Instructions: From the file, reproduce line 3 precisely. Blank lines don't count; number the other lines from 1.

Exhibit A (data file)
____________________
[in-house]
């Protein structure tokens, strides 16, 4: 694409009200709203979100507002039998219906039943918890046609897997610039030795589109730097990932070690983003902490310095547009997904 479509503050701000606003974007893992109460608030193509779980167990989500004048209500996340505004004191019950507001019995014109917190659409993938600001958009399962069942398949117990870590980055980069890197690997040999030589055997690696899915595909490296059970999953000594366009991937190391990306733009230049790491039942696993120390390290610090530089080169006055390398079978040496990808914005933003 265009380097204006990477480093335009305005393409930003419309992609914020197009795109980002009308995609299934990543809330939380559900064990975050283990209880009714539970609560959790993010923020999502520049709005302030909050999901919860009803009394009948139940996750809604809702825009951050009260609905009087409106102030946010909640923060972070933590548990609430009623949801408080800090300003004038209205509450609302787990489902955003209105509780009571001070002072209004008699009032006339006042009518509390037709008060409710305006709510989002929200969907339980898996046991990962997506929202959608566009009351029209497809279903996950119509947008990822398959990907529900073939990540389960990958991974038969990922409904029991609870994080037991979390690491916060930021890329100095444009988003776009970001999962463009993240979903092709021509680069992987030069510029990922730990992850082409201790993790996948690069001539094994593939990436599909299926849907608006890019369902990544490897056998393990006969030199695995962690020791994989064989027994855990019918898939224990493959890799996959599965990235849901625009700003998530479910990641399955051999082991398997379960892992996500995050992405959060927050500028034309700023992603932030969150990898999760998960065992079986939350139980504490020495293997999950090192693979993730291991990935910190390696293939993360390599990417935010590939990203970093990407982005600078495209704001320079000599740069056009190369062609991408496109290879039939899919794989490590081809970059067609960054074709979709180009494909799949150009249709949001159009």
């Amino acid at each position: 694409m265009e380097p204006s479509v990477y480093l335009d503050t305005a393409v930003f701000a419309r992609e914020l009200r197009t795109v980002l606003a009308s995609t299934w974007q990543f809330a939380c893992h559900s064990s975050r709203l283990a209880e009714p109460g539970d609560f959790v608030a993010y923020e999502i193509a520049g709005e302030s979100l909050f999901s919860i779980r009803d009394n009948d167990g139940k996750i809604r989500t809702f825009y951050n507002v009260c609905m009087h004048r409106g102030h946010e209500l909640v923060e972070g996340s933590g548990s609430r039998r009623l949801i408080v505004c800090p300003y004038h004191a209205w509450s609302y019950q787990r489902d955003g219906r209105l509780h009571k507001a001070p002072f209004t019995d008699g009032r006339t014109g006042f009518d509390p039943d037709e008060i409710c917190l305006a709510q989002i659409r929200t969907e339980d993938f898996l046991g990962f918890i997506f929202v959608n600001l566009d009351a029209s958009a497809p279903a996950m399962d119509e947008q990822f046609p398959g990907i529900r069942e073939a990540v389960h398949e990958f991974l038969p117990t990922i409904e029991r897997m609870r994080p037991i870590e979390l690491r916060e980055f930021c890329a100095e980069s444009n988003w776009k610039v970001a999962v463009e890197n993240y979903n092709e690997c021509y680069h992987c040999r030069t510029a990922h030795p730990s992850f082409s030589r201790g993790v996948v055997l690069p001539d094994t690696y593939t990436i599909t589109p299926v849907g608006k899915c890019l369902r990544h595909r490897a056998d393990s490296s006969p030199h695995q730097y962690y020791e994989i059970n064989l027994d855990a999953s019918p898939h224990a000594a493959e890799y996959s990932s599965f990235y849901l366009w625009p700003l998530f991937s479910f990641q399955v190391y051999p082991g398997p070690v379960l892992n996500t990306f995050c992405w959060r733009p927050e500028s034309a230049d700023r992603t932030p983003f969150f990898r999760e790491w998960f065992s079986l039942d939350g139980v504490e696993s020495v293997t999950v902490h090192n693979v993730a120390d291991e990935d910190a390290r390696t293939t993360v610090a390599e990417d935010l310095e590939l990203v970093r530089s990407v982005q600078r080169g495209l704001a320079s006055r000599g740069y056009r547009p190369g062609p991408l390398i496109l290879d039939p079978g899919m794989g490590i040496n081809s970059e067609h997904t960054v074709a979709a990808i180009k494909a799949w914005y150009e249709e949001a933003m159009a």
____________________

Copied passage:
């Amino acid at each position: 694409m265009e380097p204006s479509v990477y480093l335009d503050t305005a393409v930003f701000a419309r992609e914020l009200r197009t795109v980002l606003a009308s995609t299934w974007q990543f809330a939380c893992h559900s064990s975050r709203l283990a209880e009714p109460g539970d609560f959790v608030a993010y923020e999502i193509a520049g709005e302030s979100l909050f999901s919860i779980r009803d009394n009948d167990g139940k996750i809604r989500t809702f825009y951050n507002v009260c609905m009087h004048r409106g102030h946010e209500l909640v923060e972070g996340s933590g548990s609430r039998r009623l949801i408080v505004c800090p300003y004038h004191a209205w509450s609302y019950q787990r489902d955003g219906r209105l509780h009571k507001a001070p002072f209004t019995d008699g009032r006339t014109g006042f009518d509390p039943d037709e008060i409710c917190l305006a709510q989002i659409r929200t969907e339980d993938f898996l046991g990962f918890i997506f929202v959608n600001l566009d009351a029209s958009a497809p279903a996950m399962d119509e947008q990822f046609p398959g990907i529900r069942e073939a990540v389960h398949e990958f991974l038969p117990t990922i409904e029991r897997m609870r994080p037991i870590e979390l690491r916060e980055f930021c890329a100095e980069s444009n988003w776009k610039v970001a999962v463009e890197n993240y979903n092709e690997c021509y680069h992987c040999r030069t510029a990922h030795p730990s992850f082409s030589r201790g993790v996948v055997l690069p001539d094994t690696y593939t990436i599909t589109p299926v849907g608006k899915c890019l369902r990544h595909r490897a056998d393990s490296s006969p030199h695995q730097y962690y020791e994989i059970n064989l027994d855990a999953s019918p898939h224990a000594a493959e890799y996959s990932s599965f990235y849901l366009w625009p700003l998530f991937s479910f990641q399955v190391y051999p082991g398997p070690v379960l892992n996500t990306f995050c992405w959060r733009p927050e500028s034309a230049d700023r992603t932030p983003f969150f990898r999760e790491w998960f065992s079986l039942d939350g139980v504490e696993s020495v293997t999950v902490h090192n693979v993730a120390d291991e990935d910190a390290r390696t293939t993360v610090a390599e990417d935010l310095e590939l990203v970093r530089s990407v982005q600078r080169g495209l704001a320079s006055r000599g740069y056009r547009p190369g062609p991408l390398i496109l290879d039939p079978g899919m794989g490590i040496n081809s970059e067609h997904t960054v074709a979709a990808i180009k494909a799949w914005y150009e249709e949001a933003m159009a």